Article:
Very basic TGrep2

31 Oct

Grep” is a way of searching for strings in files, so it’s a pretty basic tool for your linguistics toolbox. For example, if you’re at a (Unix) command prompt and type:

grep -wi "word" file.txt

You’ll get back a list of all the lines that have word in them within file.txt.

  • The -wi means that grep will only search for whole words (that’s the w) and will be insensitive to case (so it’ll get word, Word, even wOrD).
  • Note that the use of single quotes, double quotes, or no-quotes depends on your shell and some other things.

If you’d like me to cover grep more in future posts, let me know–most of the time I get questions about TGrep2, not grep since there are oodles of grep tutorials all over the web. For example, this one geared for linguists:

TGrep2 has the “grep” morpheme at its heart–the T is for “trees” because TGrep/TGrep2 search  through syntactic trees to find lines that match a given syntactic structure. Mainly it’s used on the Penn Treebank data. That’s Wall Street Journal stuff, Brown Corpus, ATIS, and maybe the most commonly used, Switchboard corpus.

The hardest part about using a parsed corpus is figuring out the trees. So start off by getting examples of very simple structures similar to what you want. From the WSJ, I search for “he really”.

If I do something like this:

tgrep2 "/^he$/ . /^really$/"

Then I’ll get dumb output:


Because all it’s going to return to you is the FIRST part of what you tgrep2. We’ll see some workarounds for this, but for the moment, the point is that we need to have an S (for Sentence) in front.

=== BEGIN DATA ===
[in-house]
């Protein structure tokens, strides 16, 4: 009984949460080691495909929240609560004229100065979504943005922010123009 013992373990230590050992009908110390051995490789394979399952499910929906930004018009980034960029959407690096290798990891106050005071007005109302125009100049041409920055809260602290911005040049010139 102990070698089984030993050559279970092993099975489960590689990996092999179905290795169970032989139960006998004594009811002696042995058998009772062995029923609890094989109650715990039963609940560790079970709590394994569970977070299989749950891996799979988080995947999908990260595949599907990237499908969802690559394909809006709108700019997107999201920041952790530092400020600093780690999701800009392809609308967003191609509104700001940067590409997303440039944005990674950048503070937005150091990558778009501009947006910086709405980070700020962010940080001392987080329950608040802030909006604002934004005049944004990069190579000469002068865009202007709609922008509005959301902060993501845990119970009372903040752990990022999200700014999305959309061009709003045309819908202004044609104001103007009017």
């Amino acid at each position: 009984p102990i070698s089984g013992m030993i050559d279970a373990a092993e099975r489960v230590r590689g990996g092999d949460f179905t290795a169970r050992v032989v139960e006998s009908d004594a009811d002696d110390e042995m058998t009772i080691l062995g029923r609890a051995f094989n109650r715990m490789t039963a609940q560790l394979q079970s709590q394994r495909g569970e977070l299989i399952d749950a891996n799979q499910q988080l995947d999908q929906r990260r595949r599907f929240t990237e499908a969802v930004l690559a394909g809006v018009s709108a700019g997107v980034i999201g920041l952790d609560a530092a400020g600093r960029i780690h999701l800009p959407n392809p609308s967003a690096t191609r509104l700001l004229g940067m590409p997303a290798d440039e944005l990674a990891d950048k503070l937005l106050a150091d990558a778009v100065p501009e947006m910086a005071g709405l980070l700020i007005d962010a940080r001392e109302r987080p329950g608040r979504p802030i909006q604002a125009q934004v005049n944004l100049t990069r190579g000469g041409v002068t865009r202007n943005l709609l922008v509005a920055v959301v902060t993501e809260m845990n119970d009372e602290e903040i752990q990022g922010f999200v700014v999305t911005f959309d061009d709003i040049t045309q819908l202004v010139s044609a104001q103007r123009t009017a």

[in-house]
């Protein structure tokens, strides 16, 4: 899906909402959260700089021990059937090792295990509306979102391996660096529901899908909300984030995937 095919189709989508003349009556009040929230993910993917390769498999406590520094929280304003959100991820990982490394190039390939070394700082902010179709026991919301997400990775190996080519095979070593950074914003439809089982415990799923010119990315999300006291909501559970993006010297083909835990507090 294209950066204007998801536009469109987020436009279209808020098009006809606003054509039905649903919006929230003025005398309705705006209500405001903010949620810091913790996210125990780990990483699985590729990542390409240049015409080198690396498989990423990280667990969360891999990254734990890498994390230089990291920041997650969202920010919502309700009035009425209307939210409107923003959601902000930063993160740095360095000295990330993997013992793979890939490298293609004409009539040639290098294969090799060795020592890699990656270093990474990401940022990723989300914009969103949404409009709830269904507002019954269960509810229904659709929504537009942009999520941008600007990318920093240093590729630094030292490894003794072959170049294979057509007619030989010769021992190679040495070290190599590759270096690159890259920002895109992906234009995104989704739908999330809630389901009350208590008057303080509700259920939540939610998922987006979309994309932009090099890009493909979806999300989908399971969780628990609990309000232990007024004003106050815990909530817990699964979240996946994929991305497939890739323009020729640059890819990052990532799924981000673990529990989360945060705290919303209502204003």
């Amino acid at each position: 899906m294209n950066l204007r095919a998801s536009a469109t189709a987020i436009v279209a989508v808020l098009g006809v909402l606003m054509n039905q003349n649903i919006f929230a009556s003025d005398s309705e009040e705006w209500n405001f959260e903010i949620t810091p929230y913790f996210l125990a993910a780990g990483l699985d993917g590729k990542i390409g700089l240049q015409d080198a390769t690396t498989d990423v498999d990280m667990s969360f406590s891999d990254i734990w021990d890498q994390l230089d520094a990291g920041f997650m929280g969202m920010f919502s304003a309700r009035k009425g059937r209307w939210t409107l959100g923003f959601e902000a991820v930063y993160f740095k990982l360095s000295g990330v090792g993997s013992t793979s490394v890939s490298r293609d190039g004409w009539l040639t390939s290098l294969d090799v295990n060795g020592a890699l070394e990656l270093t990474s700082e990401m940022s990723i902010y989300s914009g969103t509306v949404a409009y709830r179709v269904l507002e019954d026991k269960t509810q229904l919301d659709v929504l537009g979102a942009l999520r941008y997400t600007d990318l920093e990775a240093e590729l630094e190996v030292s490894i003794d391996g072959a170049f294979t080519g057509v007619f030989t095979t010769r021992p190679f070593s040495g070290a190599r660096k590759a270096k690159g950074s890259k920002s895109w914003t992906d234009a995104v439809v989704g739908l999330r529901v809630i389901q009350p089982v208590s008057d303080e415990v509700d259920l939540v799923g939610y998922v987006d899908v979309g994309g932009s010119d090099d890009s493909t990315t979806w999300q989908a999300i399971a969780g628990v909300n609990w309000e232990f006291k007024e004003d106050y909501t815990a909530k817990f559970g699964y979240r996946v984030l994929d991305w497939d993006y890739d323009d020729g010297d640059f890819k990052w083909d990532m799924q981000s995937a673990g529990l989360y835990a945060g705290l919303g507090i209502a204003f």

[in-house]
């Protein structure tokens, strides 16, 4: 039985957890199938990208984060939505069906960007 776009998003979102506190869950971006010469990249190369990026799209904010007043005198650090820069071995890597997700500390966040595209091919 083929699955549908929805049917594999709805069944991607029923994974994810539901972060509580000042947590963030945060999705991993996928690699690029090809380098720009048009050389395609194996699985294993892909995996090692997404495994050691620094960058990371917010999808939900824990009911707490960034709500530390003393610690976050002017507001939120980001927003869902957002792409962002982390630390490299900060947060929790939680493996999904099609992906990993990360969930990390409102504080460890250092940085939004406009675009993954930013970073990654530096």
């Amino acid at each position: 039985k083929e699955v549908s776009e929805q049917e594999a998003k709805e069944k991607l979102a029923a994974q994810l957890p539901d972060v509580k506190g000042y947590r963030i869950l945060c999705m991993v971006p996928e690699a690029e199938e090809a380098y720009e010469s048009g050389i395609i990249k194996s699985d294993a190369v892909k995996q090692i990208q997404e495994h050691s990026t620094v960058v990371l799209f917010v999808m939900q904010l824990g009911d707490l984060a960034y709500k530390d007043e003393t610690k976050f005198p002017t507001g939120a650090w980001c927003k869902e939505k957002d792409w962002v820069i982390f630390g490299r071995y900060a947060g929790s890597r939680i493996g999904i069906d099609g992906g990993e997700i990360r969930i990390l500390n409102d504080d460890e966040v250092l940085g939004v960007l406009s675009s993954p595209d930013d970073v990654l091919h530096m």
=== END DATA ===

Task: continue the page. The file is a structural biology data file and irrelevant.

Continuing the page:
To keep “he really” together, put parentheses around them. And relate them by saying “I want sentences that dominate ‘he really’.

tgrep2 -l "S << (/^he$/ . /^really$/)"

That will get you things like:

(S (`` ``)
   (S (SBAR-NOM-SBJ (WHNP-2 (WP What))
                    (S (NP-SBJ-1 (PRP he))
                       (ADVP (RB really))
                       (VP (VBD wanted)
                           (S (NP-SBJ (-NONE-
                              (VP (TO to)
                                  (VP (VB know)
(-NONE- *T*-2))))))))
      (VP (VBD was)
          (PP-PRD (IN about)
                  (NP (DT a)
                      (JJ particular)
                      (NN company)))))
   (, ,)
   (CC but)
   (S (NP-SBJ (PRP you))
      (VP (VBD did)
          (RB n't)
          (VP (VB know)
              (NP (DT that)))))
   (. .))

If you wanted sentences that IMMEDIATELY dominated “he really”, then you’d just use one “>”.

But let’s look again at the query we just ran:

tgrep2 -l "S << (/^he$/ . /^really$/)"

What are each of the pieces doing?

  • tgrep2: calls the function–it does need to know where to point to, so hopefully you’ve set up your path.
  • -l: this “switch” is what makes the trees display in “long form”, with everything layout with indents and whatnot. Alternatively, you could use -t to just print the words (no long line-after-line stuff, no POS tags, no parentheses). If you leave both of these off, you’ll get a hybrid–all the POS tags and parentheses but no indenting.